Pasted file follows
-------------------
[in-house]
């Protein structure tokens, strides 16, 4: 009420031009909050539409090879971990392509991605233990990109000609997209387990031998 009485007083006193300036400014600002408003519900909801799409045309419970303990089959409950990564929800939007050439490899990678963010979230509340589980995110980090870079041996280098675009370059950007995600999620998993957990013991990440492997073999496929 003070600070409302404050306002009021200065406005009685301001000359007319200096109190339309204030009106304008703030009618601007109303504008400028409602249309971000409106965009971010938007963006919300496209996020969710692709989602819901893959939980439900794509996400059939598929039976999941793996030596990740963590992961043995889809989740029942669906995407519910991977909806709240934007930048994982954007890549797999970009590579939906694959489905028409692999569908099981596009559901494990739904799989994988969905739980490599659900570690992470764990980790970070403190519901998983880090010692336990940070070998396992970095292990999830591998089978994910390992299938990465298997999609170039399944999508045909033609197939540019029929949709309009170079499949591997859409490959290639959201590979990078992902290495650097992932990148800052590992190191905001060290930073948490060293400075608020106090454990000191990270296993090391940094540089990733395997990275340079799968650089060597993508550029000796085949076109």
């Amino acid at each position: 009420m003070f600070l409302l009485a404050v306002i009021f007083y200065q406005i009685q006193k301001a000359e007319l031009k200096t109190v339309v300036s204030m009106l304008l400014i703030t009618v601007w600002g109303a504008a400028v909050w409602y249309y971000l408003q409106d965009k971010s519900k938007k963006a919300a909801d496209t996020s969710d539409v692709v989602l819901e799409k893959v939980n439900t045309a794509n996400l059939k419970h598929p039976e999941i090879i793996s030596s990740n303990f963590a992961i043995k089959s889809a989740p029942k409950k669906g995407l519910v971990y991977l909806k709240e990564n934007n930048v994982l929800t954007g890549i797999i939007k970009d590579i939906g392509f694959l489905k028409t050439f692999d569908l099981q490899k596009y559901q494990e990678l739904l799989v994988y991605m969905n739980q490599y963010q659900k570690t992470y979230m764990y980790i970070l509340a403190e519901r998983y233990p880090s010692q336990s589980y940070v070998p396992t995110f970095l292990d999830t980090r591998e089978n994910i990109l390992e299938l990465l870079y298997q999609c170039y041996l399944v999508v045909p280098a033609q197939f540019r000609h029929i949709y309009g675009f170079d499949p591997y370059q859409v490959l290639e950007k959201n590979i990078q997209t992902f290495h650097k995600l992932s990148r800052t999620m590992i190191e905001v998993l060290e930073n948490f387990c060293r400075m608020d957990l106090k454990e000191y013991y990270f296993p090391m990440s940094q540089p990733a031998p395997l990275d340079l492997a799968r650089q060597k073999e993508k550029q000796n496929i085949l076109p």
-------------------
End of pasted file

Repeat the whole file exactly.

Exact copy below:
[in-house]
């Protein structure tokens, strides 16, 4: 009420031009909050539409090879971990392509991605233990990109000609997209387990031998 009485007083006193300036400014600002408003519900909801799409045309419970303990089959409950990564929800939007050439490899990678963010979230509340589980995110980090870079041996280098675009370059950007995600999620998993957990013991990440492997073999496929 003070600070409302404050306002009021200065406005009685301001000359007319200096109190339309204030009106304008703030009618601007109303504008400028409602249309971000409106965009971010938007963006919300496209996020969710692709989602819901893959939980439900794509996400059939598929039976999941793996030596990740963590992961043995889809989740029942669906995407519910991977909806709240934007930048994982954007890549797999970009590579939906694959489905028409692999569908099981596009559901494990739904799989994988969905739980490599659900570690992470764990980790970070403190519901998983880090010692336990940070070998396992970095292990999830591998089978994910390992299938990465298997999609170039399944999508045909033609197939540019029929949709309009170079499949591997859409490959290639959201590979990078992902290495650097992932990148800052590992190191905001060290930073948490060293400075608020106090454990000191990270296993090391940094540089990733395997990275340079799968650089060597993508550029000796085949076109």
């Amino acid at each position: 009420m003070f600070l409302l009485a404050v306002i009021f007083y200065q406005i009685q006193k301001a000359e007319l031009k200096t109190v339309v300036s204030m009106l304008l400014i703030t009618v601007w600002g109303a504008a400028v909050w409602y249309y971000l408003q409106d965009k971010s519900k938007k963006a919300a909801d496209t996020s969710d539409v692709v989602l819901e799409k893959v939980n439900t045309a794509n996400l059939k419970h598929p039976e999941i090879i793996s030596s990740n303990f963590a992961i043995k089959s889809a989740p029942k409950k669906g995407l519910v971990y991977l909806k709240e990564n934007n930048v994982l929800t954007g890549i797999i939007k970009d590579i939906g392509f694959l489905k028409t050439f692999d569908l099981q490899k596009y559901q494990e990678l739904l799989v994988y991605m969905n739980q490599y963010q659900k570690t992470y979230m764990y980790i970070l509340a403190e519901r998983y233990p880090s010692q336990s589980y940070v070998p396992t995110f970095l292990d999830t980090r591998e089978n994910i990109l390992e299938l990465l870079y298997q999609c170039y041996l399944v999508v045909p280098a033609q197939f540019r000609h029929i949709y309009g675009f170079d499949p591997y370059q859409v490959l290639e950007k959201n590979i990078q997209t992902f290495h650097k995600l992932s990148r800052t999620m590992i190191e905001v998993l060290e930073n948490f387990c060293r400075m608020d957990l106090k454990e000191y013991y990270f296993p090391m990440s940094q540089p990733a031998p395997l990275d340079l492997a799968r650089q060597k073999e993508k550029q000796n496929i085949l076109p």